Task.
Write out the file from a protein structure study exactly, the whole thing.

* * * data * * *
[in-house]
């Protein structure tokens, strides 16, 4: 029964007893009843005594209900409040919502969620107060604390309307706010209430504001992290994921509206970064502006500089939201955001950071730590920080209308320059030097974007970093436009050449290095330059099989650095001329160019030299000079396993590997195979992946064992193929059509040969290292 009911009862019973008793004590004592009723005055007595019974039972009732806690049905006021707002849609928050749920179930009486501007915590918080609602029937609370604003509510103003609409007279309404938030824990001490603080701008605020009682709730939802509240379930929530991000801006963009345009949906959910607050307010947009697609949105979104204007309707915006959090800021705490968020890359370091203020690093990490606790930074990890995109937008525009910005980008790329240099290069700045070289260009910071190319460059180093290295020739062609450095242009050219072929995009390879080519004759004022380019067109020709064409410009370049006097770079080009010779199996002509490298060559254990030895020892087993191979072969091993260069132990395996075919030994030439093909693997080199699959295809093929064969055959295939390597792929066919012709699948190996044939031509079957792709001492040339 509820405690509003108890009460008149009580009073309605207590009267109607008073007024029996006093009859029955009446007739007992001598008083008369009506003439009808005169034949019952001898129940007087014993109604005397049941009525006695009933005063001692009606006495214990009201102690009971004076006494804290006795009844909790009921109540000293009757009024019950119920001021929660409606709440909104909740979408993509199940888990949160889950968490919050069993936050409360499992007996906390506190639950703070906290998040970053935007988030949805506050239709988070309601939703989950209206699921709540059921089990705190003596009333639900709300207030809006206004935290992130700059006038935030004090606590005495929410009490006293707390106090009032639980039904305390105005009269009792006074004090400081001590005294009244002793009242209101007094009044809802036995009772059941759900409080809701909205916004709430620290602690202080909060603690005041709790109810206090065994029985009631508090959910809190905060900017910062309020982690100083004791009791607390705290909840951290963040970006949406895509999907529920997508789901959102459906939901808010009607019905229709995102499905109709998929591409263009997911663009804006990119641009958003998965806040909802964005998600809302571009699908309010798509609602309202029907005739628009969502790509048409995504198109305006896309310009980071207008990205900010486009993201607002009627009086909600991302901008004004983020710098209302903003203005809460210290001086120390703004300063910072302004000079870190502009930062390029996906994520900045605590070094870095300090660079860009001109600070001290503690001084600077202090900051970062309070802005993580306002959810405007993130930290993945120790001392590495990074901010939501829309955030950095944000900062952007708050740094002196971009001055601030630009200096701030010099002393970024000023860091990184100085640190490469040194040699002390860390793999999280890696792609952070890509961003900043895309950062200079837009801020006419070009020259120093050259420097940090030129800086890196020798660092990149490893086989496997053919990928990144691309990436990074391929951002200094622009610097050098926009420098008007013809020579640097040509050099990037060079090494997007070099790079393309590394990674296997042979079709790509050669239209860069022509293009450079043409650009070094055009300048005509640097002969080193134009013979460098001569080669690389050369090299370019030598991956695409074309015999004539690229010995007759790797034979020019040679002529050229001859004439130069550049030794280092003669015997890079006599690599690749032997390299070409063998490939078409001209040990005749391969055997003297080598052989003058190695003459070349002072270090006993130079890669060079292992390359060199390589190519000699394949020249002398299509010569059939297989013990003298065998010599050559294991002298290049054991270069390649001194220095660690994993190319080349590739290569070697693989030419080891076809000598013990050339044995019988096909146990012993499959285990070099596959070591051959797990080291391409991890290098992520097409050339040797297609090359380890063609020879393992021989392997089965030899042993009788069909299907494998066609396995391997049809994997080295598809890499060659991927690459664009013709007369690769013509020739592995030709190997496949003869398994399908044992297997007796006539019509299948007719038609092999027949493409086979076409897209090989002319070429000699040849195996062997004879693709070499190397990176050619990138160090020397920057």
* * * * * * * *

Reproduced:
[in-house]
């Protein structure tokens, strides 16, 4: 029964007893009843005594209900409040919502969620107060604390309307706010209430504001992290994921509206970064502006500089939201955001950071730590920080209308320059030097974007970093436009050449290095330059099989650095001329160019030299000079396993590997195979992946064992193929059509040969290292 009911009862019973008793004590004592009723005055007595019974039972009732806690049905006021707002849609928050749920179930009486501007915590918080609602029937609370604003509510103003609409007279309404938030824990001490603080701008605020009682709730939802509240379930929530991000801006963009345009949906959910607050307010947009697609949105979104204007309707915006959090800021705490968020890359370091203020690093990490606790930074990890995109937008525009910005980008790329240099290069700045070289260009910071190319460059180093290295020739062609450095242009050219072929995009390879080519004759004022380019067109020709064409410009370049006097770079080009010779199996002509490298060559254990030895020892087993191979072969091993260069132990395996075919030994030439093909693997080199699959295809093929064969055959295939390597792929066919012709699948190996044939031509079957792709001492040339 509820405690509003108890009460008149009580009073309605207590009267109607008073007024029996006093009859029955009446007739007992001598008083008369009506003439009808005169034949019952001898129940007087014993109604005397049941009525006695009933005063001692009606006495214990009201102690009971004076006494804290006795009844909790009921109540000293009757009024019950119920001021929660409606709440909104909740979408993509199940888990949160889950968490919050069993936050409360499992007996906390506190639950703070906290998040970053935007988030949805506050239709988070309601939703989950209206699921709540059921089990705190003596009333639900709300207030809006206004935290992130700059006038935030004090606590005495929410009490006293707390106090009032639980039904305390105005009269009792006074004090400081001590005294009244002793009242209101007094009044809802036995009772059941759900409080809701909205916004709430620290602690202080909060603690005041709790109810206090065994029985009631508090959910809190905060900017910062309020982690100083004791009791607390705290909840951290963040970006949406895509999907529920997508789901959102459906939901808010009607019905229709995102499905109709998929591409263009997911663009804006990119641009958003998965806040909802964005998600809302571009699908309010798509609602309202029907005739628009969502790509048409995504198109305006896309310009980071207008990205900010486009993201607002009627009086909600991302901008004004983020710098209302903003203005809460210290001086120390703004300063910072302004000079870190502009930062390029996906994520900045605590070094870095300090660079860009001109600070001290503690001084600077202090900051970062309070802005993580306002959810405007993130930290993945120790001392590495990074901010939501829309955030950095944000900062952007708050740094002196971009001055601030630009200096701030010099002393970024000023860091990184100085640190490469040194040699002390860390793999999280890696792609952070890509961003900043895309950062200079837009801020006419070009020259120093050259420097940090030129800086890196020798660092990149490893086989496997053919990928990144691309990436990074391929951002200094622009610097050098926009420098008007013809020579640097040509050099990037060079090494997007070099790079393309590394990674296997042979079709790509050669239209860069022509293009450079043409650009070094055009300048005509640097002969080193134009013979460098001569080669690389050369090299370019030598991956695409074309015999004539690229010995007759790797034979020019040679002529050229001859004439130069550049030794280092003669015997890079006599690599690749032997390299070409063998490939078409001209040990005749391969055997003297080598052989003058190695003459070349002072270090006993130079890669060079292992390359060199390589190519000699394949020249002398299509010569059939297989013990003298065998010599050559294991002298290049054991270069390649001194220095660690994993190319080349590739290569070697693989030419080891076809000598013990050339044995019988096909146990012993499959285990070099596959070591051959797990080291391409991890290098992520097409050339040797297609090359380890063609020879393992021989392997089965030899042993009788069909299907494998066609396995391997049809994997080295598809890499060659991927690459664009013709007369690769013509020739592995030709190997496949003869398994399908044992297997007796006539019509299948007719038609092999027949493409086979076409897209090989002319070429000699040849195996062997004879693709070499190397990176050619990138160090020397920057």